KIEV (Reuters) - Two Crimean Tatar activists released from Russian custody this week said on Friday they would travel back to the annexed peninsula and campaign for the freedom of other political prisoners and the return of Crimea to Ukraine.
The Tatars, a mainly Muslim Turkic minority in Crimea, have largely opposed Russian rule since the 2014 annexation. Moscow has been accused of violating the rights of the community, 50 of whose members are still imprisoned on political grounds, according to the Kiev authorities.
Ilmi Umerov, deputy head of the Crimean Tatars’ semi-official Mejlis legislature, and fellow Tatar leader Ahtem Chiygoz, were released unexpectedly on Wednesday.
“Whether they allow me or not, I will go home without fail,” Umerov told journalists after flying back to Kiev.
“I’m sure that if things continue like this then the topic of Crimea will not drop out of the newspaper pages and the process will continue of freeing people, gradually de-occupying Crimea and restoring Ukraine’s territorial integrity,” he said.
Umerov, who had been sentenced to two years in Russian prison for separatism, credited international pressure on the Kremlin for his early release.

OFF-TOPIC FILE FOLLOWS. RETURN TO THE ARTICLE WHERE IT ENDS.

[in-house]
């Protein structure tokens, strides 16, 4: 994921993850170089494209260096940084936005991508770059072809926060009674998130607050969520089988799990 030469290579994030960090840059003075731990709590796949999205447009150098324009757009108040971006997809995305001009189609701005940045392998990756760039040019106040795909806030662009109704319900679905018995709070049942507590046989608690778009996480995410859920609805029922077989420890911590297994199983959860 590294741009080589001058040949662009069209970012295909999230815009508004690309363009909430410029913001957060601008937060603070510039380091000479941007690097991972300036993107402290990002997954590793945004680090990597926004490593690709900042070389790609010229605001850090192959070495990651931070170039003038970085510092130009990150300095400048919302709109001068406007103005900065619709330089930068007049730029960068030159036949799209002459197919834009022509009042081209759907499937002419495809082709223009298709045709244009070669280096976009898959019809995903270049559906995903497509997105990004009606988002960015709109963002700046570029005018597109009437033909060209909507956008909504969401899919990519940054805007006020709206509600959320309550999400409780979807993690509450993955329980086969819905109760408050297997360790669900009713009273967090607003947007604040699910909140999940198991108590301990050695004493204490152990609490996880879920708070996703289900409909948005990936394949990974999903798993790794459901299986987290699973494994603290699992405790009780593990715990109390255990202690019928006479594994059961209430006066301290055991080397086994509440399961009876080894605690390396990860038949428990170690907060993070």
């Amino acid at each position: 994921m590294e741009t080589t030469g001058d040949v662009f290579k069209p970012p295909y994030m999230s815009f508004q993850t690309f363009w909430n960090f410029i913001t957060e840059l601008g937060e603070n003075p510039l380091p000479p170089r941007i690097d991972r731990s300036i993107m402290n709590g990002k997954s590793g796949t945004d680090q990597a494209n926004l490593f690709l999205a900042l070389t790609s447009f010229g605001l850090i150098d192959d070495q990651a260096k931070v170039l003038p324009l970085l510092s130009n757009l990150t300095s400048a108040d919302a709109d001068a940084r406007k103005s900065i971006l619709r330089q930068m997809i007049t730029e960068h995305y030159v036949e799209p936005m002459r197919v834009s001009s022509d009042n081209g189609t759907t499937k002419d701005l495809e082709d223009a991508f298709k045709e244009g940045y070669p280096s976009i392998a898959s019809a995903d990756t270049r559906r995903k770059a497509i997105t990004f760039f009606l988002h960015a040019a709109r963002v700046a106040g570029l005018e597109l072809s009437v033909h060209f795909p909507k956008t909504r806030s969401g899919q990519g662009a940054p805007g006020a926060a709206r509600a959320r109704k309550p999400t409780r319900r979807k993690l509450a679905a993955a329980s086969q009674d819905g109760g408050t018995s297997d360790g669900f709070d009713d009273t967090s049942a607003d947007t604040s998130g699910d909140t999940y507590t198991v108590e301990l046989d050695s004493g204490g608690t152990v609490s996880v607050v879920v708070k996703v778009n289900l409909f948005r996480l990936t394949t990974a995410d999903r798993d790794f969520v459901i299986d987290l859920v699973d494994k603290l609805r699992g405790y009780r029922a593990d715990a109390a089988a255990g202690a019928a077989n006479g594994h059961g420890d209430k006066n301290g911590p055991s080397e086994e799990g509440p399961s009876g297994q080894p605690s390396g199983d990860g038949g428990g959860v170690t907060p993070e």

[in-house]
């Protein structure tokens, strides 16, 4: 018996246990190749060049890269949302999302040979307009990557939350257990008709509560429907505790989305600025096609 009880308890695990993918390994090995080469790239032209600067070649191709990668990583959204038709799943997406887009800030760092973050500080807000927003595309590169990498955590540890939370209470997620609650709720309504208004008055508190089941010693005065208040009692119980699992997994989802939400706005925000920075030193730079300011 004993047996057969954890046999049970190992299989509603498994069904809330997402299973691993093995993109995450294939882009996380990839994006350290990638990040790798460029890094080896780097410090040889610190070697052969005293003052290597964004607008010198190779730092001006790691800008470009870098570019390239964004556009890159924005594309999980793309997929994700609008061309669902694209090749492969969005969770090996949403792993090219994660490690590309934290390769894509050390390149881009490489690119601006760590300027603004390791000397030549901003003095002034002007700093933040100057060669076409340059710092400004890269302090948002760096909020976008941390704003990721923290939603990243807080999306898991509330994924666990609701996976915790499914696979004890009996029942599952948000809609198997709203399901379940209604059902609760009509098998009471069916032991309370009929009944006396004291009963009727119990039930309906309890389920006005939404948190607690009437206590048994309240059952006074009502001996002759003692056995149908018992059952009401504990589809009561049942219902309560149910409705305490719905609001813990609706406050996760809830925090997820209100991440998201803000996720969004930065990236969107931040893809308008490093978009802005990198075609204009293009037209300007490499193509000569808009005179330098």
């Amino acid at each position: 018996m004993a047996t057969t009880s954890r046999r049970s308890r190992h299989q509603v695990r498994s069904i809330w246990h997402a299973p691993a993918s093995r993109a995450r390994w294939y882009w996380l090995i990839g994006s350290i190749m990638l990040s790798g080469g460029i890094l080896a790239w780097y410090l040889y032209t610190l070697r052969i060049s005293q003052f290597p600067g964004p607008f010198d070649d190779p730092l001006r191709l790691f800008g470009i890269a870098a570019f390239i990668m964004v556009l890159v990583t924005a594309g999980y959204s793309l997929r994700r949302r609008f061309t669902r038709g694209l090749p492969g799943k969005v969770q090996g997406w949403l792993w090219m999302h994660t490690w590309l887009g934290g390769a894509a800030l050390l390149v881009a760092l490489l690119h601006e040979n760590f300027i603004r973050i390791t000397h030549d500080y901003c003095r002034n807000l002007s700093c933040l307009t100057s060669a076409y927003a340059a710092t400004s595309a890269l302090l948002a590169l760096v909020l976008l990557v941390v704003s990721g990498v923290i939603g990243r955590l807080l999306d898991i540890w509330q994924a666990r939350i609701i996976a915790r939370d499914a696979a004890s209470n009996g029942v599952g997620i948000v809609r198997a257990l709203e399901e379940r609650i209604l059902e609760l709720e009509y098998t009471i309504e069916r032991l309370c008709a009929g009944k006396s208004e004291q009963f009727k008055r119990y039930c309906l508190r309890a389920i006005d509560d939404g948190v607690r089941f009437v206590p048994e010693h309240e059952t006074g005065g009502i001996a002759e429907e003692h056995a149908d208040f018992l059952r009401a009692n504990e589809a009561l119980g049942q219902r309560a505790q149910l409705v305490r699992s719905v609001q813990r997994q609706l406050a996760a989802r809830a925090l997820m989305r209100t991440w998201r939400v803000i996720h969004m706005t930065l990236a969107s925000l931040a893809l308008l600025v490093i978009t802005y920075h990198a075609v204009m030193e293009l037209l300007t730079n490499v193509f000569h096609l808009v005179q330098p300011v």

Earlier, they had flown to Turkey to meet Turkish President Tayyip Erdogan, whom Ukrainian President Petro Poroshenko has thanked for helping free the pair.
Umerov’s supporters said at the time that the two-year jail term handed to him actually amounted to a death penalty since he suffers from Parkinson’s disease. Russian officials denied the prosecutions were politically-motivated.
Chiygoz said their release did not feel like a return to freedom.
“Because a release would be the liberation of my people, my land, my homeland, my country,” he said.
According to a U.N. human rights report, Russia is committing “grave” human rights violations in Crimea, including by imposing Russian citizenship and deporting prisoners.
Russia seized Crimea in the wake of a pro-European uprising in Kiev that ousted a Moscow-backed president. It replaced Ukrainian laws with Russian laws on the peninsula, but its annexation has never been internationally recognized.
Crimean Tatars are traditionally pro-Ukrainian, as they suffered mass deportation to Central Asia under Soviet dictator Josef Stalin.
Since the annexation, they have been subjected to intimidation, house searches and arbitrary detention, rights groups say.
Moscow says the overwhelming majority of Crimeans voted to join Russia in a proper and fair referendum.
Writing by Alessandra Prentice; editing by Matthias Williams